Queen blasts COVID anti-vaxxers
The Queen has made a stand against anti-vaccination groups, saying that people hesitant to have a coronavirus jab need to "think about other people".
In a remarkable intervention, the 94-year-old monarch encouraged those with doubts about the vaccines to follow her example to get "protected".
It comes as Britain has vaccinated 19 million people, including the Queen.
"Well once you have a vaccine you have a feeling of you know, you're protected, which is I think very important," she said.
"As far as I can make out it was quite harmless."
And the Queen, who supported the polio vaccine in 1957 by allowing Prince Charles to be jabbed, said that people who were wary of the vaccine needed to think of the greater good.
"I think the other thing is; it is obviously difficult for people if they've never had a vaccine," she said.
"They ought to think about other people rather than themselves."
The Queen revealed how her coronavirus jab "didn't hurt at all" as she thanked British health workers for their successful coronavirus vaccine roll out.
The 94-year-old joined a video call to offer her support for the vaccination program, which has jabbed 19 million people so far.
The success in Britain comes as Europe's program has become a shambles. Germany has more than 1 million unused doses sitting in fridges and Chancellor Angela Merkel has refused to be vaccinated on camera.
And French president Emmanuel Macron did an about face, saying he would take the Oxford/AstraZeneca jab after previously, incorrectly, saying it was "quasi ineffective".
Britain was on track to offer all adults a vaccine by July 31, with those over 50 and with an underlying health condition to get an invitation before April 15.
The Queen told leaders from National Health Service staff in England, Scotland, Wales and Northern Ireland of her gratitude for their work.
And she encouraged others to roll up their sleeves.
"It was very quick, and I've had lots of letters from people who have been surprised by how easy it was to get the vaccine. And the jab - it didn't hurt at all," she said of her vaccine.
The decision to release the video of the Queen's call comes as Britain has a sprint of vaccinations ahead of the reopening of schools on March 8, and non-essential shops on April 12.
People will also be able to have a beer outside at their local pub from April 12, as Britain inches back to normal following more than 120,000 coronavirus deaths.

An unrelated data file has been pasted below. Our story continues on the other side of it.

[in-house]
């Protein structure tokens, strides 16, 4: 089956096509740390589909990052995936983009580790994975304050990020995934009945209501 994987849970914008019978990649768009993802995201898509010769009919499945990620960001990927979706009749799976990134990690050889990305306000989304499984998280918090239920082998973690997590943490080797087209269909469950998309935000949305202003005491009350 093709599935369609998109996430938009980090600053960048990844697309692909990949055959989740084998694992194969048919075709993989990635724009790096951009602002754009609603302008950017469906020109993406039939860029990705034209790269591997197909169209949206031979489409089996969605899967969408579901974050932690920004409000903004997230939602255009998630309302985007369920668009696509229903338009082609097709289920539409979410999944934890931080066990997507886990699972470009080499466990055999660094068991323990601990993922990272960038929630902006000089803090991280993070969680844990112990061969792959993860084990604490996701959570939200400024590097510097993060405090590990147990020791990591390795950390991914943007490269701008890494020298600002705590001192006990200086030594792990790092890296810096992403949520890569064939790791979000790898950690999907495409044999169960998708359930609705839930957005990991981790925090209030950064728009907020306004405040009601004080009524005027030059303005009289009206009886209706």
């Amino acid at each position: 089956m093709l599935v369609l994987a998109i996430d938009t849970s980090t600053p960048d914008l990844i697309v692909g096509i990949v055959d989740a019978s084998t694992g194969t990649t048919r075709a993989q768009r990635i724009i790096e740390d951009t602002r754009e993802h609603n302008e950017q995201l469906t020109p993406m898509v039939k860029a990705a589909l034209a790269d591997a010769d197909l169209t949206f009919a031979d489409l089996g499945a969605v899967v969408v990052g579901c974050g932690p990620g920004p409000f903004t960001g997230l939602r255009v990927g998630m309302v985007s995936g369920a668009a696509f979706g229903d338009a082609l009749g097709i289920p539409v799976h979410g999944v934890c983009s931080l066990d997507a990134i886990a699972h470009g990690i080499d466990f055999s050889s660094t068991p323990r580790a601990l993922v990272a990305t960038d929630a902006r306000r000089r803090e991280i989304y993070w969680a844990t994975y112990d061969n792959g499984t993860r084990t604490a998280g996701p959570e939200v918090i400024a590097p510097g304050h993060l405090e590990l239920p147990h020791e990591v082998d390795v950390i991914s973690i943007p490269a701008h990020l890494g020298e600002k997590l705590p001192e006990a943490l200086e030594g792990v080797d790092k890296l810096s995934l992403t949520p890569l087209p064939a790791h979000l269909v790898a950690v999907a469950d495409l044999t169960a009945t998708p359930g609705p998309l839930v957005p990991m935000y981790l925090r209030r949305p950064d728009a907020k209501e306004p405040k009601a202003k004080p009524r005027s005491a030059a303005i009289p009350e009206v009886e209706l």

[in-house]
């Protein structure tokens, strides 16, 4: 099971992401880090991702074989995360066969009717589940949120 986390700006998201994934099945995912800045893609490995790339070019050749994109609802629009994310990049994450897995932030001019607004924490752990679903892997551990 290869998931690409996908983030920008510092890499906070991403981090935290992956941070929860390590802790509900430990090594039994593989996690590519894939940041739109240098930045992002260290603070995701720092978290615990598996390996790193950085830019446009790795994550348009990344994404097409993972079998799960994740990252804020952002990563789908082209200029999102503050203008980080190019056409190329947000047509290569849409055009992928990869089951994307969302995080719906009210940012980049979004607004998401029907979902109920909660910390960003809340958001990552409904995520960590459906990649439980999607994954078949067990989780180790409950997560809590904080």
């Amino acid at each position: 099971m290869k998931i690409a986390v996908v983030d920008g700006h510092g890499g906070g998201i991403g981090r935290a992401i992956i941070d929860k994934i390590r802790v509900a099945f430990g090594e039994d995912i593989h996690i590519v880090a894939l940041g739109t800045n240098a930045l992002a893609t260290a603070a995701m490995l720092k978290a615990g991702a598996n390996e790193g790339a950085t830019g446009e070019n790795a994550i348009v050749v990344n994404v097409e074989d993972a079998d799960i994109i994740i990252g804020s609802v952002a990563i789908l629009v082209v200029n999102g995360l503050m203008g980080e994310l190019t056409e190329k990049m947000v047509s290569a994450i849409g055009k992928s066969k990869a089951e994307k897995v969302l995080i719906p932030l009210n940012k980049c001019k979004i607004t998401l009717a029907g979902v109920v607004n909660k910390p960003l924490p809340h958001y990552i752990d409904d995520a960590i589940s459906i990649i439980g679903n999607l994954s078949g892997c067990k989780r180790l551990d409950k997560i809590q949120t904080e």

Both of Australia's chosen vaccines, the Oxford AstraZeneca jab, and the Pfizer/BioNTech vaccine, have been used in the British program.
So far, there have been positive signs of effectiveness, with the number of people in hospital in England falling to 12,033 - the lowest number since November 10.
Derek Grieve, Head of the Scottish Government's Vaccinations Division, told the Queen his team was working to reach people in remote areas.
He said people in Scotland had been backing the vaccine campaign.
"If I could bottle this community spirit and use it not just for the vaccination program, but for other things, the job would be done," he said.
The Royal Family has been spruiking the jabs program this week, with Prince William visiting a vaccine centre on Monday.
Sophie, Countess of Wessex, the Queen's daughter-in-law, worked as a St John's Ambulance volunteer at a vaccine centre on Thursday.
However, there remains some concern about take up among nursing home staff.
"I think healthcare workers have always had a professional responsibility to take steps themselves to prevent them from being in a position where they could harm patients through infectious diseases they might have," Professor Jonathan Van-Tam, England's deputy chief medical officer, said.
And Britain was worried about lower take up among minority groups.
Meanwhile, Germany has only vaccinated 6 per cent of its population, with Ms Merkel rejecting calls for her to take the Oxford jab.
"I do not belong to the recommended age group for AstraZeneca," she told a German newspaper.
However, she backed the Oxford AstraZeneca jab, even though it has been restricted to under 65s in Germany.
"AstraZeneca is a reliable vaccine, effective and safe, approved by the European Medical Agency and recommended in Germany up to the age of 65 years. All the authorities tell us that this vaccine can be trusted," she said.
Mr Macron, after previously criticising the Oxford jab during a dispute about supplies, has now changed his tune.
"If that's the vaccine that's offered to me, I will take it, of course," he said, when asked about the Oxford vaccine.
Originally published as Queen blasts COVID anti-vaxxers